Recently I have started playing World of Warcraft (WoW). Our guild, created in September last year, has grown to about 160 people and we have just begun running "Molten Core. Molten Core is one of the higher-level areas that require around 30-40 level 60 (the maximum level) players. It requires a lot of coordination, a balanced distribution of classes, training and leadership.

People pay a $15/month fee to play WoW. In the real world, most people get paid to work. The members of our guild and our raids are people who are paying to participate in what is often very tedious and hard work. Although there are clear goals and rewards for putting time into the game, most of the people in our guild play because they enjoy being together.

I’m sure there are other guilds that are managed differently - our guild is very inclusive and I changed the role name of "Guild Master" to "Guild Custodian". The next rank in our guild is "Guild Admin". Like my IRC channel, so far I have not had to exercise power or authority and Guild Admins are focused more on mediating conflicts and providing stability more than dishing out orders or punishment. We have had our share of problems, but considering the diversity of backgrounds and the geographic and political diversity, it’s amazingly cozy and friendly. Hanging out and chatting in guild chat has slightly more purpose than an IRC channel, but is similar in many ways.

In a raid, the dynamics are quite different. There are dozens of people who have all decided to assemble after preparing various items to use during the raid, training, gearing up and otherwise preparing for the raid. Excitement and tensions run high and a little screw-up from one person can get every killed (a wipe), causing huge repair bills and delays that causes more tension. One of the most important things about a raid is the mood of the raid. When everyone is upbeat and having a good time, mistakes and wipes are shrugged off and people continue to push forward. A well-run raid is an amazing thing to participate in. Each of the classes has a class leader and a class chat channel. There are leader channels, healer channels and voices over teamspeak. Everyone uses all of these modes of communication to coordinate the activities and we are able to execute extremely complicated strategies with very minimal control. However, if one person begins to complain or become abusive, the bad mood quickly spreads and what used to be fun and easy becomes impossible and tedious. People start dropping out of the raid and it unravels. The primary role of the raid leader to mitigate this kind of corrosive behavior while making sure each of the groups are communicating with each other.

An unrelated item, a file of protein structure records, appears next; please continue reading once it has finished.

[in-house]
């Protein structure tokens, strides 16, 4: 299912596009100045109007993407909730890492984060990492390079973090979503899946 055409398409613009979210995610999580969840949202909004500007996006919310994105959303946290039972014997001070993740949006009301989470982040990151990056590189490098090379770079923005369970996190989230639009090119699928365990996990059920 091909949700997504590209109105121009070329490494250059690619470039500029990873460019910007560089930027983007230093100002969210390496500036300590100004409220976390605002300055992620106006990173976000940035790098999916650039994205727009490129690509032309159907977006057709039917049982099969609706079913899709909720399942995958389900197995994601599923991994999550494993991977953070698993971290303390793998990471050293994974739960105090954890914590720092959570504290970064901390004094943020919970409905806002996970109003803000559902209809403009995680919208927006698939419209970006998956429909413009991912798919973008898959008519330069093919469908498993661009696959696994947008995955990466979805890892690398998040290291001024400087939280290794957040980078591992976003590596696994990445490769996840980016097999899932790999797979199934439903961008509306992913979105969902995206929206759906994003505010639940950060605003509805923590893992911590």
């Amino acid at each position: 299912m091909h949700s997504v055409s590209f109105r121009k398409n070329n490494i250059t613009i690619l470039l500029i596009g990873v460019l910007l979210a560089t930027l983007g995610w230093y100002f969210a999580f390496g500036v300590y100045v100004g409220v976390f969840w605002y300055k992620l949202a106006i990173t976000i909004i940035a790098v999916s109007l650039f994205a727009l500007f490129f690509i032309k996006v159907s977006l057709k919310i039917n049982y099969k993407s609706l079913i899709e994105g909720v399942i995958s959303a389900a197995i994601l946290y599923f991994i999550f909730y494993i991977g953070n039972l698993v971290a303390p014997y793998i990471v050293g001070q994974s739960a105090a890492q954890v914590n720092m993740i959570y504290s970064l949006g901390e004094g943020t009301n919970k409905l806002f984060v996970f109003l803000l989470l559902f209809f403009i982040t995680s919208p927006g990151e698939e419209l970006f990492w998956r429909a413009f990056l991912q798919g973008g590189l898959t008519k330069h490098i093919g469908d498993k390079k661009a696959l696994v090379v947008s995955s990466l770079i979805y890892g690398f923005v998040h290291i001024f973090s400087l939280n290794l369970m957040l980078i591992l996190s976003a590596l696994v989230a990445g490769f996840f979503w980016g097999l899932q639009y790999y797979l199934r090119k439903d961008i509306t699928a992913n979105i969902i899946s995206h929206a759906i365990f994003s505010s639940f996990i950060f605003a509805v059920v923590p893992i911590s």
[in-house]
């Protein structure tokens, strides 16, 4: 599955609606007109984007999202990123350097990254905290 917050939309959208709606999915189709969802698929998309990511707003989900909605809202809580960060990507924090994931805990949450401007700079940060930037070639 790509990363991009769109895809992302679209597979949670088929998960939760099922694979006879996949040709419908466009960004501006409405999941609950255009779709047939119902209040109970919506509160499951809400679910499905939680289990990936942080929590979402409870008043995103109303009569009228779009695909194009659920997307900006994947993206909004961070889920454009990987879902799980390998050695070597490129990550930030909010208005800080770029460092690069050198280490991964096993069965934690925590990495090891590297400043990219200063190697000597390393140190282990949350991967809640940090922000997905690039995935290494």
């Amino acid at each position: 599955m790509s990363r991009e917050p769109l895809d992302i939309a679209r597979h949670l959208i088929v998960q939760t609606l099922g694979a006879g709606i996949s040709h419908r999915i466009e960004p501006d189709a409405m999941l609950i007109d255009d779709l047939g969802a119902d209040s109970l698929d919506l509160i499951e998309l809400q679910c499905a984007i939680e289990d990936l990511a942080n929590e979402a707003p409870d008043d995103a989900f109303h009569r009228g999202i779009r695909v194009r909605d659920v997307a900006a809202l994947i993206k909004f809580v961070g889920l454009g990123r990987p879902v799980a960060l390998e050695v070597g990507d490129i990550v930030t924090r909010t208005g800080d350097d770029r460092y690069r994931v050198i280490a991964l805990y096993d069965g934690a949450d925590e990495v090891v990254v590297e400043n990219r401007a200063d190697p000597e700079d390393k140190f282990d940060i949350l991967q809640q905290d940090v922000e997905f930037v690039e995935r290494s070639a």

I am not the raid leader of our guild and I am in awe of Persimmon who is our raid leader. She works in a hospital in real life. She is the stabilizing force during the raids, supporting the class leaders, nudging the conversation and keeping the raid moving as fast as possible without moving too fast. I find that she reminds me of many successful open source project leaders or Jimmy Wales of Wikipedia, except that what she has to do happens much faster and in real-time. Without her fully customized user-interface and scripts she would never be able to manage what she does.